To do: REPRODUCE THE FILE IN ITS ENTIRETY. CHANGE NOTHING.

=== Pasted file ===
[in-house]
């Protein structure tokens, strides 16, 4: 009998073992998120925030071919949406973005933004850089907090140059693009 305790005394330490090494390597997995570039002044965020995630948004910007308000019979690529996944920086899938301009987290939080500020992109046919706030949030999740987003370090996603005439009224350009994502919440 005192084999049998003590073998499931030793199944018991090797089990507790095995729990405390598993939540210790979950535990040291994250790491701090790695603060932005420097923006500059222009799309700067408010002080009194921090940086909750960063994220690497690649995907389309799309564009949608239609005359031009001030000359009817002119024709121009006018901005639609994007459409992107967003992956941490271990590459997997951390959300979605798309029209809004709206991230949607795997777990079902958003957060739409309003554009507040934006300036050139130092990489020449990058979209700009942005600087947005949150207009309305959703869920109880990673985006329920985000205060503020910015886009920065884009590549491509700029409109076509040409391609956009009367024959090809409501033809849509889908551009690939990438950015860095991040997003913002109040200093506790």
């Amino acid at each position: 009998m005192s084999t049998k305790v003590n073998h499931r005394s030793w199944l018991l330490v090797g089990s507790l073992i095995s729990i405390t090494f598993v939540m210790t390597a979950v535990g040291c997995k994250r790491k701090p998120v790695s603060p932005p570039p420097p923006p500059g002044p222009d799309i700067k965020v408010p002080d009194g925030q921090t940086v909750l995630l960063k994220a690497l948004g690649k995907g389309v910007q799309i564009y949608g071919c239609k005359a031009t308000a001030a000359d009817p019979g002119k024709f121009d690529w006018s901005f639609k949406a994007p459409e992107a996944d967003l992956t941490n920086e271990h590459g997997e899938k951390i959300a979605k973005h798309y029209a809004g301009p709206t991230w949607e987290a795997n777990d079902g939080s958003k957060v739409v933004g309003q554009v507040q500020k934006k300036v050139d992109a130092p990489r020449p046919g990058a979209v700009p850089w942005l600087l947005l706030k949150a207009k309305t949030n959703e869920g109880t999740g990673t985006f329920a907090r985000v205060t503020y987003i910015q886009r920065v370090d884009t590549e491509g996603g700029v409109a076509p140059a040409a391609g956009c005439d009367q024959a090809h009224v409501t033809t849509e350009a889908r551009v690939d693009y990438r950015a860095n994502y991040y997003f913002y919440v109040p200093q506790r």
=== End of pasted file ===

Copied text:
[in-house]
């Protein structure tokens, strides 16, 4: 009998073992998120925030071919949406973005933004850089907090140059693009 305790005394330490090494390597997995570039002044965020995630948004910007308000019979690529996944920086899938301009987290939080500020992109046919706030949030999740987003370090996603005439009224350009994502919440 005192084999049998003590073998499931030793199944018991090797089990507790095995729990405390598993939540210790979950535990040291994250790491701090790695603060932005420097923006500059222009799309700067408010002080009194921090940086909750960063994220690497690649995907389309799309564009949608239609005359031009001030000359009817002119024709121009006018901005639609994007459409992107967003992956941490271990590459997997951390959300979605798309029209809004709206991230949607795997777990079902958003957060739409309003554009507040934006300036050139130092990489020449990058979209700009942005600087947005949150207009309305959703869920109880990673985006329920985000205060503020910015886009920065884009590549491509700029409109076509040409391609956009009367024959090809409501033809849509889908551009690939990438950015860095991040997003913002109040200093506790």
């Amino acid at each position: 009998m005192s084999t049998k305790v003590n073998h499931r005394s030793w199944l018991l330490v090797g089990s507790l073992i095995s729990i405390t090494f598993v939540m210790t390597a979950v535990g040291c997995k994250r790491k701090p998120v790695s603060p932005p570039p420097p923006p500059g002044p222009d799309i700067k965020v408010p002080d009194g925030q921090t940086v909750l995630l960063k994220a690497l948004g690649k995907g389309v910007q799309i564009y949608g071919c239609k005359a031009t308000a001030a000359d009817p019979g002119k024709f121009d690529w006018s901005f639609k949406a994007p459409e992107a996944d967003l992956t941490n920086e271990h590459g997997e899938k951390i959300a979605k973005h798309y029209a809004g301009p709206t991230w949607e987290a795997n777990d079902g939080s958003k957060v739409v933004g309003q554009v507040q500020k934006k300036v050139d992109a130092p990489r020449p046919g990058a979209v700009p850089w942005l600087l947005l706030k949150a207009k309305t949030n959703e869920g109880t999740g990673t985006f329920a907090r985000v205060t503020y987003i910015q886009r920065v370090d884009t590549e491509g996603g700029v409109a076509p140059a040409a391609g956009c005439d009367q024959a090809h009224v409501t033809t849509e350009a889908r551009v690939d693009y990438r950015a860095n994502y991040y997003f913002y919440v109040p200093q506790r």